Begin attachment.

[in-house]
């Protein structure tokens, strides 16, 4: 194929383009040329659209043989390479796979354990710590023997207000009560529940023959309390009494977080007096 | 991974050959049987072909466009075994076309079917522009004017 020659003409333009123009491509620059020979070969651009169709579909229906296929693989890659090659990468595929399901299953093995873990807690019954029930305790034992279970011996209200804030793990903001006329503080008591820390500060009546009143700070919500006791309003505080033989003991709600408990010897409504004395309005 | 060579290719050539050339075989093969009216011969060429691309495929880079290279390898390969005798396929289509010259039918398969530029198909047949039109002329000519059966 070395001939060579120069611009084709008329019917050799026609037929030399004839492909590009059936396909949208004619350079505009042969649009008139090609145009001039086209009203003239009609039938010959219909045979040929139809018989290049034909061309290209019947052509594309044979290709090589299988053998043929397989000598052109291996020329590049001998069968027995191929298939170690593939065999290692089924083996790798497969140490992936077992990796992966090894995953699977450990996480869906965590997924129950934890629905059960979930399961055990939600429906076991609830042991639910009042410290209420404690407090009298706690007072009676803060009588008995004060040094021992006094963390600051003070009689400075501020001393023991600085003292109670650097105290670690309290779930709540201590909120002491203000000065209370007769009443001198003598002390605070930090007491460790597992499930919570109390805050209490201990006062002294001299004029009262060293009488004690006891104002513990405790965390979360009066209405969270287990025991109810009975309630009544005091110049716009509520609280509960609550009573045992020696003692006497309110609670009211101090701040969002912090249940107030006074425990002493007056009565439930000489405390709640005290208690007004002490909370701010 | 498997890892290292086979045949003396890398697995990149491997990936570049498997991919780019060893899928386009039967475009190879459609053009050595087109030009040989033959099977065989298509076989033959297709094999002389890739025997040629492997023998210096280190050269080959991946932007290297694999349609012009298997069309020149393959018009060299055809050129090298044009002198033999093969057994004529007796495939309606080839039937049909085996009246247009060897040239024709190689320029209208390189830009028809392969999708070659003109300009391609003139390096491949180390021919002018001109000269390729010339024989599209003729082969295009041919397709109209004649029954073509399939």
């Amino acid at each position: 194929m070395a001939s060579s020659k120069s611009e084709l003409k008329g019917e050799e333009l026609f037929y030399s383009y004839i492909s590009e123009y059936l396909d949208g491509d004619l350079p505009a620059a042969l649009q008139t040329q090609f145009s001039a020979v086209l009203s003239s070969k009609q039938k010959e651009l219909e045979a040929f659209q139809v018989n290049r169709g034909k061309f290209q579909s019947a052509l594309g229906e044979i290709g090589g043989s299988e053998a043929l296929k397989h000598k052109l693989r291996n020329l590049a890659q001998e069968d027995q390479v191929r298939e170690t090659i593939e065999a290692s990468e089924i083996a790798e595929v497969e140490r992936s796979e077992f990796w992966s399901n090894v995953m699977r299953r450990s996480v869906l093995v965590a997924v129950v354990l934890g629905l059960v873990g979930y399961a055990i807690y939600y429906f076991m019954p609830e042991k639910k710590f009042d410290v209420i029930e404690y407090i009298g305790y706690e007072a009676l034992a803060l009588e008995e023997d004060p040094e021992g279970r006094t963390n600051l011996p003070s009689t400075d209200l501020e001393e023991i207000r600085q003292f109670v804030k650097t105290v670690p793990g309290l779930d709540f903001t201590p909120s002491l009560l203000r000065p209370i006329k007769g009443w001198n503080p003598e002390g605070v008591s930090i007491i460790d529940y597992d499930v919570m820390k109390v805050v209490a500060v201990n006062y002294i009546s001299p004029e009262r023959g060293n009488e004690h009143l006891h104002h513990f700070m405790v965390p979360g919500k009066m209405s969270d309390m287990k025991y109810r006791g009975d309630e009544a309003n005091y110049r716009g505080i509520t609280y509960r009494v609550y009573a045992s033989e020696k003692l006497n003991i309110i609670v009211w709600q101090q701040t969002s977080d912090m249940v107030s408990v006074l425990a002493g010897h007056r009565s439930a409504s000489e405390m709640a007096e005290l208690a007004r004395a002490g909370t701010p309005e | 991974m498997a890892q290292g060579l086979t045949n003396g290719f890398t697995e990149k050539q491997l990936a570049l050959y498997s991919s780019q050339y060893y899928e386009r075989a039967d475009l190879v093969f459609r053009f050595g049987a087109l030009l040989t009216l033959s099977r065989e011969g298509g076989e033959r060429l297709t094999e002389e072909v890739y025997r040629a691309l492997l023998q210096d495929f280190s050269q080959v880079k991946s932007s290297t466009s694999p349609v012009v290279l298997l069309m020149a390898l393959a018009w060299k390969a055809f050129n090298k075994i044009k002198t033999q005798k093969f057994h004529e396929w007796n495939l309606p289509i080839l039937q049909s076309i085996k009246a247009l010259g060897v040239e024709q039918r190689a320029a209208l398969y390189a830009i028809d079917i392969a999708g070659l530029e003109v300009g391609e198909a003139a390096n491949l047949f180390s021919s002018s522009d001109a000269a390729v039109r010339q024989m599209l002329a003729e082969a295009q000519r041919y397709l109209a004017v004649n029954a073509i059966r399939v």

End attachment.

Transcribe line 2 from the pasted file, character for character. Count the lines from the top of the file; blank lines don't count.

């Protein structure tokens, strides 16, 4: 194929383009040329659209043989390479796979354990710590023997207000009560529940023959309390009494977080007096 | 991974050959049987072909466009075994076309079917522009004017 020659003409333009123009491509620059020979070969651009169709579909229906296929693989890659090659990468595929399901299953093995873990807690019954029930305790034992279970011996209200804030793990903001006329503080008591820390500060009546009143700070919500006791309003505080033989003991709600408990010897409504004395309005 | 060579290719050539050339075989093969009216011969060429691309495929880079290279390898390969005798396929289509010259039918398969530029198909047949039109002329000519059966 070395001939060579120069611009084709008329019917050799026609037929030399004839492909590009059936396909949208004619350079505009042969649009008139090609145009001039086209009203003239009609039938010959219909045979040929139809018989290049034909061309290209019947052509594309044979290709090589299988053998043929397989000598052109291996020329590049001998069968027995191929298939170690593939065999290692089924083996790798497969140490992936077992990796992966090894995953699977450990996480869906965590997924129950934890629905059960979930399961055990939600429906076991609830042991639910009042410290209420404690407090009298706690007072009676803060009588008995004060040094021992006094963390600051003070009689400075501020001393023991600085003292109670650097105290670690309290779930709540201590909120002491203000000065209370007769009443001198003598002390605070930090007491460790597992499930919570109390805050209490201990006062002294001299004029009262060293009488004690006891104002513990405790965390979360009066209405969270287990025991109810009975309630009544005091110049716009509520609280509960609550009573045992020696003692006497309110609670009211101090701040969002912090249940107030006074425990002493007056009565439930000489405390709640005290208690007004002490909370701010 | 498997890892290292086979045949003396890398697995990149491997990936570049498997991919780019060893899928386009039967475009190879459609053009050595087109030009040989033959099977065989298509076989033959297709094999002389890739025997040629492997023998210096280190050269080959991946932007290297694999349609012009298997069309020149393959018009060299055809050129090298044009002198033999093969057994004529007796495939309606080839039937049909085996009246247009060897040239024709190689320029209208390189830009028809392969999708070659003109300009391609003139390096491949180390021919002018001109000269390729010339024989599209003729082969295009041919397709109209004649029954073509399939």